Israel’s police chief said more officers would be deployed on the streets of Jerusalem this weekend following a night of heavy clashes with Palestinians.
Tensions remain high in the city as thousands of Muslim worshippers returned on Saturday to mark Laylat al-Qadr, the most sacred night of the month of Ramadan, at the city’s Al-Aqsa mosque.
Dozens of buses filled with Israeli Arab citizens were stopped on the main road heading into Jerusalem for what officials said were security checks, prompting passengers to block traffic and pray on the highway in protest.
More than 200 Palestinians were wounded on Friday night during clashes with Israeli police on inside the mosque compound, which is also known as Haram al-Sharif.
There were reports of further clashes on Saturday night.
It is the third holiest site in Islam and the holiest site for Jews, who refer to it as the Temple Mount.
Friday night’s violence left 83 people wounded by rubber-coated bullets, according to the Palestinian Health Ministry, including two with serious head injuries and two with broken jaws.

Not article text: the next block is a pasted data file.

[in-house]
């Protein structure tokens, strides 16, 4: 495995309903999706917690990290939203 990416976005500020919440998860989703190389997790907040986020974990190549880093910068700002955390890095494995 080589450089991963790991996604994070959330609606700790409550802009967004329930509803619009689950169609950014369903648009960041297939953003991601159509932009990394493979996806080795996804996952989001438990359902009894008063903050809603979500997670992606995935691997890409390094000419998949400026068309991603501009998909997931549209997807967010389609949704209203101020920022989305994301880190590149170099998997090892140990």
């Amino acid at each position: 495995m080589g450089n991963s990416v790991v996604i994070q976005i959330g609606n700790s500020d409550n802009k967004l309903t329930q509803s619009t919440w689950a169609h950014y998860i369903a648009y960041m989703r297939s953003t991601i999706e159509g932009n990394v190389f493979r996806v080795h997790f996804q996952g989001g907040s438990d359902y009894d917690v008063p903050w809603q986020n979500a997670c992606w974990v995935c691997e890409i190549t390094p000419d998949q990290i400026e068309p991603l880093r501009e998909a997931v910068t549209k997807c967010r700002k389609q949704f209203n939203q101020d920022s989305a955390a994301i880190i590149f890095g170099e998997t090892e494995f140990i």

Israeli police said 17 of its officers had been wounded by stones, fireworks and other objects hurled at them.
Police commissioner Yaakov Shabtai said he had ordered up reinforcements ahead of Laylat al-Qadr, saying “the right to demonstrate will be respected but public disturbances will be met with force and zero tolerance. I call on everyone to act responsibly and with restraint.”
Tensions have been growing in Jerusalem over the authorities’ threat to evict dozens of Palestinians embroiled in a legal battle with Israeli settlers over property in East Jerusalem.
Condemnation and calls to de-escalate
An Israeli court is expected to issue a verdict on the evictions on Monday.
Earlier on Saturday both the European Union and United States called for calm in the city.
The European External Action Service said in a statement: “The European Union calls on the authorities to act urgently to de-escalate the current tensions in Jerusalem.
“Acts of incitement around the Temple Mount/Haram al-Sharif must be avoided and the status quo has to be respected.”
The actions of Israeli police were condemned this weekend by countries including Egypt, Jordan, Bahrain and Turkey — all of which have diplomatic relations with Israel.